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(in the classical sense), a mechanical system with a finite number of degrees of freedom—for example, a system with a finite number of material particles or solid bodies that is moving in accordance with the laws of classical dynamics. The state of such a system is generally characterized by its configuration and by the speed of change of the configuration, and the law of motion indicates the rate at which the state of the system changes.
In the simplest cases, the state may be characterized by means of the values wl … , wm, which can assume random (real) values, in which case different states correspond to two different sets of values wl, … , wm and wl’, … , w’m, and vice versa. The proximity of all values wi to w’l signifies the proximity of corresponding states of the system. The law of motion, then, is recorded as a system of ordinary differential equations:
(1) Wi = fi(Wl, … , Wm) i = 1, … , m
Regarding the values w1, … , wm as coordinates of a point w in an m-dimensional space, the corresponding condition of the dynamic system may be conceptualized geometrically by means of the point w. This point is called the phase point (sometimes also the point of representation or presentation), and the space is called the phase space of the system (the adjective “phase” is used because the states of a system were formerly often called its phases). The change in the system with time is depicted as movement of the phase point along a certain line (the so-called phase trajectory; frequently called simply the trajectory) in phase space. A vector field that juxtaposes to each point w a vector f(W) that originates from it, with components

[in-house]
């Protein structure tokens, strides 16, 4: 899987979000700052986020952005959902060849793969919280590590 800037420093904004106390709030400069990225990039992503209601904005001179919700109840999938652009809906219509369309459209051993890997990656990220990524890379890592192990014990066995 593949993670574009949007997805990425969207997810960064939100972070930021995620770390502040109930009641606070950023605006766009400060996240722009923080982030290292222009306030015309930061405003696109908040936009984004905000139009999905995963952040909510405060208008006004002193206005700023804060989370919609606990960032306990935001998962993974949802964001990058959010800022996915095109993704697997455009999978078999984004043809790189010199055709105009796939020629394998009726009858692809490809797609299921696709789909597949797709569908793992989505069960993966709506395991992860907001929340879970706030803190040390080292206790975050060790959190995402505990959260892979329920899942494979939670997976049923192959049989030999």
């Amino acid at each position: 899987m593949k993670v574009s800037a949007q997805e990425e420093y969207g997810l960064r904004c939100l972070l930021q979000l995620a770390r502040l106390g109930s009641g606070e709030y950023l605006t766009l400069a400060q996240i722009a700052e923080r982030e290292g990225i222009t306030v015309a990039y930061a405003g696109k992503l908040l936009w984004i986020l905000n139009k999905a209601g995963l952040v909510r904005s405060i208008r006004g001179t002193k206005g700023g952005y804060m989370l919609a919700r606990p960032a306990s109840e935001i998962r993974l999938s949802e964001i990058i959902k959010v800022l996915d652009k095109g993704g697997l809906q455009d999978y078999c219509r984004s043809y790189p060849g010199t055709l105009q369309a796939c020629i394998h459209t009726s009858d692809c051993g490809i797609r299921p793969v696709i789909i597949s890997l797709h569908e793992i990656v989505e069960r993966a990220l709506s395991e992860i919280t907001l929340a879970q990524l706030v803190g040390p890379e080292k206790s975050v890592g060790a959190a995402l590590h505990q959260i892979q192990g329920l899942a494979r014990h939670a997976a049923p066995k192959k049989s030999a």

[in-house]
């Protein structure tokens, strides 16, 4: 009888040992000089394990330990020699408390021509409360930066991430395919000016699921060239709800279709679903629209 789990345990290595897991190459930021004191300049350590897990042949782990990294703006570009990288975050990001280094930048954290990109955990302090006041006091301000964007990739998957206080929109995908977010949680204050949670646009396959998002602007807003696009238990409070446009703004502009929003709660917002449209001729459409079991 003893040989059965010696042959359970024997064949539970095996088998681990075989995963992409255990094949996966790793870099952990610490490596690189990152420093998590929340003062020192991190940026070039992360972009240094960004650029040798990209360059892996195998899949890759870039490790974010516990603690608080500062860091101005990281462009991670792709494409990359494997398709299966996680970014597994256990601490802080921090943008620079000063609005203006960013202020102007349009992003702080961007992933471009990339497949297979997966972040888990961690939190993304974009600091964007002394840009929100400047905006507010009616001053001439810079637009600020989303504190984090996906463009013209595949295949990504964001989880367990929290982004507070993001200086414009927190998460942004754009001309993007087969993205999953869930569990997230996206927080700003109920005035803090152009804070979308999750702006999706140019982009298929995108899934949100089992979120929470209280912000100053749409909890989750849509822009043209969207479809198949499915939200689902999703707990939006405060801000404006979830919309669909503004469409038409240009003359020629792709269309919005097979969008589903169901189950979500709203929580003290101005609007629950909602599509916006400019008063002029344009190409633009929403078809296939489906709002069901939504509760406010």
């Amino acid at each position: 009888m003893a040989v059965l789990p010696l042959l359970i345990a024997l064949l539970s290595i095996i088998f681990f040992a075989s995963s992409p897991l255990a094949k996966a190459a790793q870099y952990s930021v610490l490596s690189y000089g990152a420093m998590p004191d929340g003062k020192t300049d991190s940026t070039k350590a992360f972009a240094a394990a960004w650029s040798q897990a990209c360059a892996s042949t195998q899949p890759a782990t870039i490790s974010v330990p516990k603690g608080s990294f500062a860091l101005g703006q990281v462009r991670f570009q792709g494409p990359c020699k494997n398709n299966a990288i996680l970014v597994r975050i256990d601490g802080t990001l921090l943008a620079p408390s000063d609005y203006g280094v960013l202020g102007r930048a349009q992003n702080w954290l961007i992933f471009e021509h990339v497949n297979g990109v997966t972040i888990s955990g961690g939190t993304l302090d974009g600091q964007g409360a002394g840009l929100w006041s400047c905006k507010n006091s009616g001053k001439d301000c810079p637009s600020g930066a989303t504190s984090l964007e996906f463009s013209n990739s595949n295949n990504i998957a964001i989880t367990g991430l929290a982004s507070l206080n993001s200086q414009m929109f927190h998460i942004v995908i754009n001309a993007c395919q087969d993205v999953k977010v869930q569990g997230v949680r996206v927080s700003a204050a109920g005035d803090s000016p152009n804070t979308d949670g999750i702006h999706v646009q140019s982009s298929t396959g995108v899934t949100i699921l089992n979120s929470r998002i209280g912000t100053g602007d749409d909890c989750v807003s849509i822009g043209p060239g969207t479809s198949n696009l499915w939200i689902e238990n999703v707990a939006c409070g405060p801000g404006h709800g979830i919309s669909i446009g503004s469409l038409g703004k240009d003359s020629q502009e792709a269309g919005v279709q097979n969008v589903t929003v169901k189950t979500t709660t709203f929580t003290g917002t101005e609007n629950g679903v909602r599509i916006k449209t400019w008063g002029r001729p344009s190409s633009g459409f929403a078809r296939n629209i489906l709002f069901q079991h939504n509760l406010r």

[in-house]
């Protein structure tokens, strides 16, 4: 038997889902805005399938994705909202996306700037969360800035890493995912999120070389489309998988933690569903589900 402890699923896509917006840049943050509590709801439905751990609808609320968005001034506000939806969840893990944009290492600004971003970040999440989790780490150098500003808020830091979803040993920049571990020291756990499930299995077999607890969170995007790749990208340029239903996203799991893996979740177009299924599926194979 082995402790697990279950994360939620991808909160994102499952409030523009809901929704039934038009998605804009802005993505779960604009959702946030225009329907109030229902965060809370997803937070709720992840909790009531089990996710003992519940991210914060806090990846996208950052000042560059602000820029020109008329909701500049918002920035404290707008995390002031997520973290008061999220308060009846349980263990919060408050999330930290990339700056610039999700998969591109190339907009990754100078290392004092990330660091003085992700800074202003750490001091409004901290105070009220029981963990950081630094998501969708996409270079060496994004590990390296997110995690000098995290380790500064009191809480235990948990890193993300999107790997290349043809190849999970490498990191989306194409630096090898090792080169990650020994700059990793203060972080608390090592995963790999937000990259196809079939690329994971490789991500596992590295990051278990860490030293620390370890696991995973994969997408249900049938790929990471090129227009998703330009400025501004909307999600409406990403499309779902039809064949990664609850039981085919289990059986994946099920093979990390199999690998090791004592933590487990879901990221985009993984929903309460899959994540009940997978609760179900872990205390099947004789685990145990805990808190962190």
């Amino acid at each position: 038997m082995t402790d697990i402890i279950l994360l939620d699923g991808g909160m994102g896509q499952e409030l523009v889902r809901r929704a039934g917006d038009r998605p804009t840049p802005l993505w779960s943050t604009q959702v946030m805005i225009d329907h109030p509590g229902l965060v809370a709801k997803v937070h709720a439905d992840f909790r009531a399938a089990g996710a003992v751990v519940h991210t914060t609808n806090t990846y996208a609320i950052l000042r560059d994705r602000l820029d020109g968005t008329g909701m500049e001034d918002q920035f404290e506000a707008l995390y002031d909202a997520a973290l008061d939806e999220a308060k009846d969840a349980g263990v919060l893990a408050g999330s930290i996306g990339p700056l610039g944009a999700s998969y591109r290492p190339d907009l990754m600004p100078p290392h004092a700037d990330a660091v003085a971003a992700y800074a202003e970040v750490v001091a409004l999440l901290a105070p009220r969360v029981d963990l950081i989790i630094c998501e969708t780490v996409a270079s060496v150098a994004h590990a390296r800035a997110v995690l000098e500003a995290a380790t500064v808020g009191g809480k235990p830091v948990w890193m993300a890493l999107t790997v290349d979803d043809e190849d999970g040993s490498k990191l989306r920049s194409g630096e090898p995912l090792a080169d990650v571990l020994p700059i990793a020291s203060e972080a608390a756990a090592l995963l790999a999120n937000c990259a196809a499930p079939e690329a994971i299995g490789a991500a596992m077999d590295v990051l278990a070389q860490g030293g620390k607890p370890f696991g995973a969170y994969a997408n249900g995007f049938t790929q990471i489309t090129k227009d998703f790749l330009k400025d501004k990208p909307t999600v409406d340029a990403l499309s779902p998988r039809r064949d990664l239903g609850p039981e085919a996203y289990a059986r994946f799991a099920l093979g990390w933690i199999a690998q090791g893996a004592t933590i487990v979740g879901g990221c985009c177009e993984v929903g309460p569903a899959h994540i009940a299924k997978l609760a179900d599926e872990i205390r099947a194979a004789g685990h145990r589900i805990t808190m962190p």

(f1(Wl, … , Wm), … , fm(Wl, … , Wm))
is defined within the phase space. The differential equations (1), which by means of the designations introduced above may be written in abbreviated form as
(2) W = f(W)
signify that at each moment of time the vector velocity of the movement of the phase point is equal to the vector f(w), which originates at that point w of the phase space at which the moving phase point is located at a given moment. This is the kinematic interpretation of a system of differential equations (1).
For example, the state of a particle without inner degrees of freedom (a mass point) that is moving in a potential field with the potential U(x1, x2, x3) is characterized by its position x = (x1, x2, x3) and velocity x; the momentum p = mx, where m is the mass of the particle, may be used instead of velocity. The law of motion of the particle may be written as
Formulas (3) are an abbreviated notation of a system of six ordinary differential equations of the first order. Here six-dimensional euclidian space serves as the phase space. The six components of the vector of phase speed are the components of ordinary velocity and force, and the projection of the phase trajectory onto the space of the positions of the particle (parallel to the space of the momenta) is a particle trajectory in the ordinary sense of the word.
The term “dynamic system” is also applied in a broader sense, signifying a random physical system (for example, an automatic control system or a radio-engineering system) described by differential equations of form (1) or (2), or simply a system of differential equations of such a form, irrespective of the origin of the system.
REFERENCESNemytskii, V. V., and V. V. Stepanov. Kachestvennaia teoriia differentsial’nykh uravenii, 2nd ed. Moscow-Leningrad, 1949.
Coddington, E. A., and N. Levinson. Teoriia obyknovennykh differentsial’nykh uravnenii. Moscow, 1958. Chapters 13–17. (Translated from English.)
Halmos, P. R. Lektsii po ergodicheskoi teorii. Moscow, 1959. (Translated from English.)
Lefschetz, S. Geometricheskaia teoriia differentsial’nykh uravnenii. Moscow, 1961. (Translated from English.)
D. V. ANOSOV